Thursday, June 27, 2013

Passing through cosmic walls

Foam. Image source: DoITPoMS
Axions are hypothetical particles that are presently being searched for as possible dark matter candidates. The axion is a particle associated with the spontaneous breaking of a symmetry in the early universe. Unlike the case for the Higgs field, there can be a large number of ground states for the axion field. These states all have the same energy, but different values of the field. Since the ground states all have the same energy, they can coexist with each other, filling the universe with patches of different values of the axion fields, separated by boundaries called 'domain walls'.

The best visualization that came to my mind is a foam-like structure that fills the universe, though you shouldn't take this comparison too seriously.

At the domain walls, the axion field has to change values in order to interpolate between the different domains. This position-dependence of the field however creates a contribution to the energy density. Since the energy density of the domain walls decays slower with the expansion of the universe than the energy density of ordinary matter, this can become problematic, in the sense that it's in conflict with observation.

There are various ways to adjust these models or to pick the parameter ranges so that the domain walls do not appear to begin with, decay quickly, or are unlikely to be present in our observable universe. These are the most commonly used strategies for those interested in the axion as a particle. But in the recent years there has also been an increasing interest in using the domain walls themselves as gravitational sources, and so it has been suggested that they might play the role of dark energy or make contributions to dark matter.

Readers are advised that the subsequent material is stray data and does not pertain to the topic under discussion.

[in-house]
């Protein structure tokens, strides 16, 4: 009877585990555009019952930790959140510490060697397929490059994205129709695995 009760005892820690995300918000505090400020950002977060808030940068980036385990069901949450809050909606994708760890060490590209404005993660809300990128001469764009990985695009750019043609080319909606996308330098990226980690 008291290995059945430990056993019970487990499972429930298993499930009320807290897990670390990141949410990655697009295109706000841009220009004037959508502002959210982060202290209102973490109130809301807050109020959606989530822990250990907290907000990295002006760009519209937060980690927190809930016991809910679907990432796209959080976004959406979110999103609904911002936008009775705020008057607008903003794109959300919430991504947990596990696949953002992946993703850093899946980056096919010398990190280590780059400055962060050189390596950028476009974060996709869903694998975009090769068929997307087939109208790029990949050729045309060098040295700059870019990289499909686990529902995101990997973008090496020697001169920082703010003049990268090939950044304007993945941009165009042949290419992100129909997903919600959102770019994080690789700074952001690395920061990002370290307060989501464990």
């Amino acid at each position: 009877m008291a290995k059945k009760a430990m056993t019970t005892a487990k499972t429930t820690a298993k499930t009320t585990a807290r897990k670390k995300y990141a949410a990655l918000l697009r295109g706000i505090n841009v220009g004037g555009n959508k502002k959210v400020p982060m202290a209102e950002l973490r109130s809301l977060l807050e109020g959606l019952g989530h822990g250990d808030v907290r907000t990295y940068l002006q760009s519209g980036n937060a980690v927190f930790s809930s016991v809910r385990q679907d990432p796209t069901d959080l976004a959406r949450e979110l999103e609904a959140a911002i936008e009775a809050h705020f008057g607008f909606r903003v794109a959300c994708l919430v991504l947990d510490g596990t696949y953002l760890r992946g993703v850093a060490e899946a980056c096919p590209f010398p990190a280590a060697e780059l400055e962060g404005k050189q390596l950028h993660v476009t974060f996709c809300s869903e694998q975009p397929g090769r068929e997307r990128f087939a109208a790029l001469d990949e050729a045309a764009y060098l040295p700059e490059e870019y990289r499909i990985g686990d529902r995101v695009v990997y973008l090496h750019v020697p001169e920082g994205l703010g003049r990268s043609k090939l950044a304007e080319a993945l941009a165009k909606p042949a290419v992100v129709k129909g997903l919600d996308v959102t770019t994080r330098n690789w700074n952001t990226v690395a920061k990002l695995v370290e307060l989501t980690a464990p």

In an interesting paper that appeared recently in PRL, Pospelov et al lay out how we could measure if planet Earth passed through such a domain wall
    How do you know if you ran through a wall?
    M. Pospelov, S. Pustelny, M. P. Ledbetter, D. F. Jackson Kimball, W. Gawlik, D. Budker
    Phys. Rev. Lett. 110, 021803 (2013)
    arXiv:1205.6260 [hep-ph]
(Apparently the arXiv-title did not survive peer review.)

The idea is to use the coupling of the gradient of the axion field, which is non-zero at the domain walls, to the spin of particles of the standard model. A passing through the domain wall would oh-so-slightly change the orientation of spins and align them into one direction.

This could be measured with devices normally used for very sensitive measurements of magnetic fields, optical magnetometers. Optical magnetometers consist basically of a bunch of atoms in gaseous form, typically alkali metals with one electron in the outer shell. These atoms are pumped with light into a polarized state of higher angular momentum, and then their polarization is measured again with light. This measurement is very sensitive to any change to the atomic spin's orientation, which may be caused by magnetic fields - or domain walls.

In the paper, and in a more recent follow-up paper, they estimate that that presently existing technology can test interesting parameter ranges of the model when other known constraints (mostly astrophysical) on the coupling of the axion have been taken into account. It should be mentioned though that they consider not a pure QCD axion, but a general axion-like field, in which case the relation between the mass of the particle and its coupling is not fixed.